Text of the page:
For instance, asking only people of a certain race or ethnic background about their financial histories or criminal records might be evidence of discrimination. Inconsistencies in the hiring process could support claims of bias, such as allowing an ethnic group to explain their criminal history but not racial minorities.

Background Check Agencies

Background check agencies play a crucial role in the employment process. However, these agencies are also regulated by the FCRA and must adhere to specific standards to ensure the accuracy and privacy of the information they report. To comply with the law, background check agencies should:

  • Establish procedures that ensure accuracy in reporting
  • Have certifications from clients proving that they have the applicant’s written consent, the employer is following FCRA regulations, and the employer will not use the information to violate equal opportunity laws.

A background check agency can be held accountable if it fails to meet these standards. For example, if an agency provides inaccurate information that leads to an adverse employment decision, they may be liable for damages. They also must comply with guidelines on disclosing and disposing of background check information.

Pre-adverse and Adverse Action Notice

The FCRA requires employers to follow specific rules if they plan to take adverse action (such as not hiring a candidate or terminating employment) based on information found in a background check. As a pre-adverse notice, they must:

  • Obtain written consent before conducting a background check.
  • Provide a copy of the fully disclosed report if they plan to take adverse action based on its results.
  • Allow employees or candidates to dispute any inaccurate or incomplete information in the report before making a final decision.

If the employer proceeds with the adverse action after candidates had a chance to dispute the information, they must provide them with an adverse action notice.

This notice should provide the contact information of the consumer reporting agency that supplied the report and remind them of their right to obtain another free report from the agency within 60 days.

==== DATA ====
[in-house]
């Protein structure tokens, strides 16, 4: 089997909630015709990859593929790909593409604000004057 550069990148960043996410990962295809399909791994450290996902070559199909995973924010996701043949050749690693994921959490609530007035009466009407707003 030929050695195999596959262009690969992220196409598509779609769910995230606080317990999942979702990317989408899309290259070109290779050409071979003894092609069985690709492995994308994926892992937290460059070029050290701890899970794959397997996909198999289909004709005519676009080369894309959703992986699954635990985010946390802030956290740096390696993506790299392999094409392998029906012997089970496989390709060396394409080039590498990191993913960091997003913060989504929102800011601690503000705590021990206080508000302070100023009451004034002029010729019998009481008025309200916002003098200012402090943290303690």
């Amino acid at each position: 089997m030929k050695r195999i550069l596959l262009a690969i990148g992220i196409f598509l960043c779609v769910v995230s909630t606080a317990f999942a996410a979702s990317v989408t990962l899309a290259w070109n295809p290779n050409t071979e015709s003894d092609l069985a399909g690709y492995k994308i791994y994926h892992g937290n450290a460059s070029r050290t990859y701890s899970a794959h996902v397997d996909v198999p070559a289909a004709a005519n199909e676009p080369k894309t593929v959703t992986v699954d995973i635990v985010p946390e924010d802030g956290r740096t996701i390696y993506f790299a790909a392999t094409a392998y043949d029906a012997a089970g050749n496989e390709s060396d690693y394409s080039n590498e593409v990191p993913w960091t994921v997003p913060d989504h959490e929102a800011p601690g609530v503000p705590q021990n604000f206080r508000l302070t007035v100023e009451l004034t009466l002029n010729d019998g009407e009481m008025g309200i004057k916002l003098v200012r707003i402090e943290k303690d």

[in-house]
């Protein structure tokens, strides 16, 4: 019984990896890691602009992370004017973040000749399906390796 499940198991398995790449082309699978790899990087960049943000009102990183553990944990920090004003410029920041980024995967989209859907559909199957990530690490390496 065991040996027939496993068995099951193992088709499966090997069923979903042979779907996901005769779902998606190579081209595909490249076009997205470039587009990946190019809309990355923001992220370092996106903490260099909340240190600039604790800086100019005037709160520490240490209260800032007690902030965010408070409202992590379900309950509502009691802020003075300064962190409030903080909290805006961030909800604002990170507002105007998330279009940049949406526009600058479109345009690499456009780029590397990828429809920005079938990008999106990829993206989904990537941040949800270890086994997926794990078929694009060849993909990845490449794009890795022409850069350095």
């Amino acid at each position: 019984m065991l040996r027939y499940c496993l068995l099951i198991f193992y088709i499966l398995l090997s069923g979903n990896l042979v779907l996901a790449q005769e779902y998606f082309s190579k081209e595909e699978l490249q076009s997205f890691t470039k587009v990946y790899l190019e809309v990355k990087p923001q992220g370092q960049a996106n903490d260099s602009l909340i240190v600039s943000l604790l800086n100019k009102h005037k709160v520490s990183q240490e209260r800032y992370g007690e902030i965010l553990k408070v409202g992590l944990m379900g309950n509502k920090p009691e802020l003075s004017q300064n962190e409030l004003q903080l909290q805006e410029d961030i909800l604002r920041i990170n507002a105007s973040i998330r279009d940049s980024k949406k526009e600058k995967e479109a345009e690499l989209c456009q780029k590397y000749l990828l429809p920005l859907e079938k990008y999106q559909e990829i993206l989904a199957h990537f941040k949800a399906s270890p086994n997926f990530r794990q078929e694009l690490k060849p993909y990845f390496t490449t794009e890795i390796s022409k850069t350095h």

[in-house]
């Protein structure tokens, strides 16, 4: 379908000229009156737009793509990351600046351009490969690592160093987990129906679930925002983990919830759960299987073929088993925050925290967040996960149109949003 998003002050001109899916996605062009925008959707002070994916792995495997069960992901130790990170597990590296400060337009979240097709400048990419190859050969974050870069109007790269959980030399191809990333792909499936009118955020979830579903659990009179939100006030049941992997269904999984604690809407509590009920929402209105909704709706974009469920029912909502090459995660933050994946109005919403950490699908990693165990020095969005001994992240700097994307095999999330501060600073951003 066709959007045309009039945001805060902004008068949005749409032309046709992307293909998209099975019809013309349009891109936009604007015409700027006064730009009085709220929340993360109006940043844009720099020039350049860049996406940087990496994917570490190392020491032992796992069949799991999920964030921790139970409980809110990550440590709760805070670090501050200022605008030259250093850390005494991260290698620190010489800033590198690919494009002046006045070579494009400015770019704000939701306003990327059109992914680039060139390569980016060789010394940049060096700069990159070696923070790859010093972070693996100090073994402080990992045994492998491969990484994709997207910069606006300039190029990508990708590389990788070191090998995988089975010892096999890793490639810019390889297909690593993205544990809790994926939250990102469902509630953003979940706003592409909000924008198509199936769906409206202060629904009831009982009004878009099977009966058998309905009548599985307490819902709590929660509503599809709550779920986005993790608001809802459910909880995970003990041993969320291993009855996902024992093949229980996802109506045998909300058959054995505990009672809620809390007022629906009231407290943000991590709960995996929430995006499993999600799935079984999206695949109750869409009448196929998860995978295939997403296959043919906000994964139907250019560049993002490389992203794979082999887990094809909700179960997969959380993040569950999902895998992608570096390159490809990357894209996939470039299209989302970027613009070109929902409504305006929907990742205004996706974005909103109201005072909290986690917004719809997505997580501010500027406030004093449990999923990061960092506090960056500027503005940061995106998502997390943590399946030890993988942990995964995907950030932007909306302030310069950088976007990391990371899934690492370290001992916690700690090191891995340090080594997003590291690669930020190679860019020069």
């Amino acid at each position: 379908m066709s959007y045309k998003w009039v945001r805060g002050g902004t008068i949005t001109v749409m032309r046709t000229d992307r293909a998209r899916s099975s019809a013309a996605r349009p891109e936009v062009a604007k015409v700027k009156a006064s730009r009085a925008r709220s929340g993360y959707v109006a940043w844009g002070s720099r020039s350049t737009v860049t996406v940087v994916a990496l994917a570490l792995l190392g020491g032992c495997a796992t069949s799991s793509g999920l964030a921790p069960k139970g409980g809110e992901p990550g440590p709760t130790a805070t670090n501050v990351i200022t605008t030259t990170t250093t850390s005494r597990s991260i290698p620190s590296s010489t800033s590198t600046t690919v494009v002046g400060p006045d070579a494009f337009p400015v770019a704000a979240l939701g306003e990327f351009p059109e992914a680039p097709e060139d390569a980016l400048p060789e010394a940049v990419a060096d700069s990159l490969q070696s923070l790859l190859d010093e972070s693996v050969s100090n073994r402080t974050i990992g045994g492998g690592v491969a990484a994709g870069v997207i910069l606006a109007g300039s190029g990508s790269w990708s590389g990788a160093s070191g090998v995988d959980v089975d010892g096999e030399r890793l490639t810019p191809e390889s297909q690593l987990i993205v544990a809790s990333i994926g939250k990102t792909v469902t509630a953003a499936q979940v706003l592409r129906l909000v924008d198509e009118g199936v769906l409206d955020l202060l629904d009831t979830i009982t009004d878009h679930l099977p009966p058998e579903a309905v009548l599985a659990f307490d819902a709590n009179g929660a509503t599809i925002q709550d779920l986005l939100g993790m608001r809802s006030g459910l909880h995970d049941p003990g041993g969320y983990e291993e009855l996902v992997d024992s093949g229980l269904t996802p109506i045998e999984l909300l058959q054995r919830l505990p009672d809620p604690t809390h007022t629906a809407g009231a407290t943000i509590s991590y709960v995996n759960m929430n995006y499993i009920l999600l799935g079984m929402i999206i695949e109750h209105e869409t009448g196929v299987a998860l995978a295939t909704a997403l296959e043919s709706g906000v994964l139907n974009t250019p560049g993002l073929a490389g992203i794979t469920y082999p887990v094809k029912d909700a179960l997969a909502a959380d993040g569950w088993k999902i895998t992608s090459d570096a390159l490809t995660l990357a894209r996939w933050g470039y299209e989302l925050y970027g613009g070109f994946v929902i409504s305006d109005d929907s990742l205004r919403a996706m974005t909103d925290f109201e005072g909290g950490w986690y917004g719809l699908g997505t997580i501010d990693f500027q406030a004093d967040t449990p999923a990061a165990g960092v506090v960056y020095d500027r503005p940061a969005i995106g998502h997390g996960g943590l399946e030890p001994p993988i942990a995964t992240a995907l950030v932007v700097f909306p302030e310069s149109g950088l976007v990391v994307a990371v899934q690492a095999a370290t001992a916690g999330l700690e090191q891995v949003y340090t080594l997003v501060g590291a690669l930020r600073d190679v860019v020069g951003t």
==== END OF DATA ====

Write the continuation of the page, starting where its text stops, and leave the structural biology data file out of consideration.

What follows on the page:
These notices ensure that candidates are treated fairly during the hiring process and have an opportunity to correct inaccuracies in a report. If an employer fails to provide these notices before taking adverse action, they may violate the FCRA.

Candidates are Entitled to Dispute Employment Background Checks

If a background check reveals information that could impact a candidate’s employment prospects, it’s important to remember that candidates have the right to dispute these findings.

The dispute process involves the candidate notifying the reporting agency, in writing, of the incorrect information. The agency must then investigate the dispute within 30 days and correct any inaccuracies found.

This process ensures that candidates are given a fair chance to rectify any report errors that could affect their employment prospects.

Employers’ Liability For Not Conducting Criminal Background Checks

Employers have a responsibility to conduct criminal background checks in Florida. Failure to do so can result in liability for negligent hiring or retention. This is particularly true for positions where the employee interacts with the public or has access to customers’ homes or personal information.

Negligent hiring or retention occurs when an employer fails to conduct a proper background check on an employee, who then causes harm to others. In such cases, the employer can be liable for damages if it’s proven they should have known about the employee’s inclination for harmful behavior.

Contact Us for a Free Consultation

Attorney Benjamin Yormak’s specialty is navigating Florida employment disputes as a board-certified employment law expert. If a poorly conducted background check has violated your rights, you don’t have to navigate this alone.

We’re committed to protecting your rights and ensuring you are treated fairly throughout your employment journey. Contact Yormak Employment & Disability Law today for a free consultation.